David Adjaye Named as the First Recipient of the Charlotte Perriand Award

Sir David Adjaye was commended for his contributions to architecture, design and the community. The inaugural Charlotte Perriand award, which is an honor established by The Createurs Design Awards, recognizes excellence in design and inspires future generations. Adjaye Associates founder and Ghanian-British 2021 RIBA Gold Medalist, Adjaye Adjaye, was chosen for his “go beyond becoming city landmarks” and his holistic approach to developing residential, commercial and cultural typologies.

The 2021 Royal Gold Medal was awarded to Sir David Adjaye by The Royal Institute of British Architects (RIBA). This award was announced two years ago. His work, which spans over 25 years, has earned him international recognition. These include a number of innovative and global interventions that have been recognized, including private houses, exhibitions and furniture design as well as major cultural buildings and masterplans. He has recently completed the 21st Serpentine Pavilion in collaboration with American artist Theaster gates. The Black Chapel installation “will pay tribute to British craft and manufacturing tradition”.

The Barbados Heritage District. Image Courtesy of Adjaye Associates

David Adjaye was named the Barbados Heritage District’s lead designer in late 2021. This project was dedicated to documenting and retracing the effects of slavery on Barbados and other cultures and nations of the Western hemisphere. The architect used the techniques and philosophy of traditional African prayer sites, pyramids, and tombs to design the space. It honors the dead and will manifest a “new diasporic future of Black civilization”. This space is both African and distinct from the continent. In the Agenda 111 initiative, the Ghanian Government has commissioned the architect to design district hospitals. The architect was also selected as one of London’s 30 Most Influential Architects.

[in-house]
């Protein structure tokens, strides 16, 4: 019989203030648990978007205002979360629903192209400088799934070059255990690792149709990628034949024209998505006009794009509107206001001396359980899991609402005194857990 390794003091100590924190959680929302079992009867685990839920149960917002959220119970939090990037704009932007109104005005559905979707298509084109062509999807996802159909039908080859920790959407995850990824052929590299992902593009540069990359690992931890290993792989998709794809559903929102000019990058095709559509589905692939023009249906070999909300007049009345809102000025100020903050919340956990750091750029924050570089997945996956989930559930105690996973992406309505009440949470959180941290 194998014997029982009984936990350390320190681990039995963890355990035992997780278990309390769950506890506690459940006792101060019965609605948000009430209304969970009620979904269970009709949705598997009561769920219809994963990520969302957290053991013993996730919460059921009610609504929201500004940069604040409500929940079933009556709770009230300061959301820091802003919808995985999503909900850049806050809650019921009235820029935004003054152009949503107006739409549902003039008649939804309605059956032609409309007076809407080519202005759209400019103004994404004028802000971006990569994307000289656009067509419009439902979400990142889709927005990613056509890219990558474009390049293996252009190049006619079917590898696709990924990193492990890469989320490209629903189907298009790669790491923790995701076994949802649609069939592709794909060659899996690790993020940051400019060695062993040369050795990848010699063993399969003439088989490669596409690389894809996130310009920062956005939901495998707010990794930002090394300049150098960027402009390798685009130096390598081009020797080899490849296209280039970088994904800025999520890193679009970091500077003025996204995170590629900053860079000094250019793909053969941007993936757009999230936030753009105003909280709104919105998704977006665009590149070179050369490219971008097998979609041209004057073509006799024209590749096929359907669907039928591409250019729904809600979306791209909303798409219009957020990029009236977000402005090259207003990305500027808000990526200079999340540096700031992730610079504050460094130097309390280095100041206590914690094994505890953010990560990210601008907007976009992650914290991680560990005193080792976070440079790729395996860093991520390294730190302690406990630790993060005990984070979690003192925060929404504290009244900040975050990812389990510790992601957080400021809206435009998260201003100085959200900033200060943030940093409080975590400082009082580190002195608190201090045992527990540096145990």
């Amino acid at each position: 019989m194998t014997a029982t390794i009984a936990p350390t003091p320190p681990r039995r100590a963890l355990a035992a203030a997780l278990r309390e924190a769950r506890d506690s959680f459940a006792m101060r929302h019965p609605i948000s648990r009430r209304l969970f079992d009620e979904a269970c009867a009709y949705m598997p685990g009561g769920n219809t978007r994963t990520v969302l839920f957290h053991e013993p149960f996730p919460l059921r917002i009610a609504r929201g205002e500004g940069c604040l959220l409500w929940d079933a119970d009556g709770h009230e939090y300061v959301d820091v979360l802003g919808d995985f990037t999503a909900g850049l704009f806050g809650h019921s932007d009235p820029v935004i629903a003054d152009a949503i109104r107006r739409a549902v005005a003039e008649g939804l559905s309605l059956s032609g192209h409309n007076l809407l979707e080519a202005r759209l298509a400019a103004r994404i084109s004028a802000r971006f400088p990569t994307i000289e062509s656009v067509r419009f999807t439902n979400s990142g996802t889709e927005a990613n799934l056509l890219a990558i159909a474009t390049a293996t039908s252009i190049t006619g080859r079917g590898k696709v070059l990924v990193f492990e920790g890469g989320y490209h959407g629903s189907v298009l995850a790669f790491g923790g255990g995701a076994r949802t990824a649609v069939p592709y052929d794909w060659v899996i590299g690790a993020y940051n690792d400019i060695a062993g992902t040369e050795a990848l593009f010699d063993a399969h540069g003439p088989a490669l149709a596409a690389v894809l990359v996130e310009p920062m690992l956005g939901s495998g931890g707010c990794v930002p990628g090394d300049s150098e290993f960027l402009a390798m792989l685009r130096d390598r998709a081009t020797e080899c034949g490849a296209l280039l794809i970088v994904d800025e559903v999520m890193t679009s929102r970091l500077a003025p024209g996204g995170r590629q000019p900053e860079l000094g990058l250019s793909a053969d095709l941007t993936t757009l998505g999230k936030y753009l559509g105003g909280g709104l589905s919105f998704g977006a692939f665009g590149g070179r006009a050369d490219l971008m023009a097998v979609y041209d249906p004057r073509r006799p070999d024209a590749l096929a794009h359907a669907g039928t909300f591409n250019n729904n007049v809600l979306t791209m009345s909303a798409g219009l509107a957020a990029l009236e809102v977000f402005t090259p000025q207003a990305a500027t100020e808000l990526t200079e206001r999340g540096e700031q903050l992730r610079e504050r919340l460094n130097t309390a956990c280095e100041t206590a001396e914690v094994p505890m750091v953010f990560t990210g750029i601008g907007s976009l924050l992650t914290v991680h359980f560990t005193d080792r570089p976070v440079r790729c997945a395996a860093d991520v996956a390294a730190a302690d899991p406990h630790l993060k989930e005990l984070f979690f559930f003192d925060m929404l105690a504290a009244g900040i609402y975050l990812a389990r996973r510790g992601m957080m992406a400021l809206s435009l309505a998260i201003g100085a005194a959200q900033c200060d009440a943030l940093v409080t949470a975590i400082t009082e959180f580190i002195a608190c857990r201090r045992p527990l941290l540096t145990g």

Preliminary Design for Edo Museum of West African Art in Nigeria. Image Courtesy of Adjaye Associates

Charlotte Perriand, a French Modernist artist and designer, is often overlooked in the history of the industry. After her studies in furniture design, she was fired by Le Corbusier. He claimed that his office doesn’t embroider cushions. Her work was displayed at the Salon d’Automne and she was hired by Le Corbusier to be a furniture designer in his office. Perriand is well-known for producing three of Le Corbusier’s most famous chairs, the B301 and B306, as well as the LC2 Grand Comfort. The designer was active in leftist organizations in the 1930’s and founded the Union des Artists Moderns in 1938. She began to add “humanity” to Le Corbusier’s designs, making them more accessible, functional, and attractive furniture for the masses. Perriand was invited by the Ministry for Trade and Industry to go to Japan in 1940 as an advisor. After the Second World War, Perriand was held by a naval blockade. She was forced to exile in Vietnam where she studied oriental design, weaving, woodwork and this greatly influenced her later designs.

Charlotte Perriand, one of the four female architects highlighted in Carmen Espegel's "Women Architects in the Modern Movement" book.. Image © Robert Doisneau [Wikimedia], under public license.

The Createurs Design Awards created the Charlotte Perriand award this year. It honors Charlotte Perriand’s legacy. The Perriand Award will be presented each year to influential creatives who continue Perriand’s “vision and commitment towards architecture, design, and art.” The CDA is a peer-to-peer award program that recognizes outstanding work in interior design, product and architecture. The voting members of the award are part of a distinguished group that includes international journalists and design leaders from 32 countries.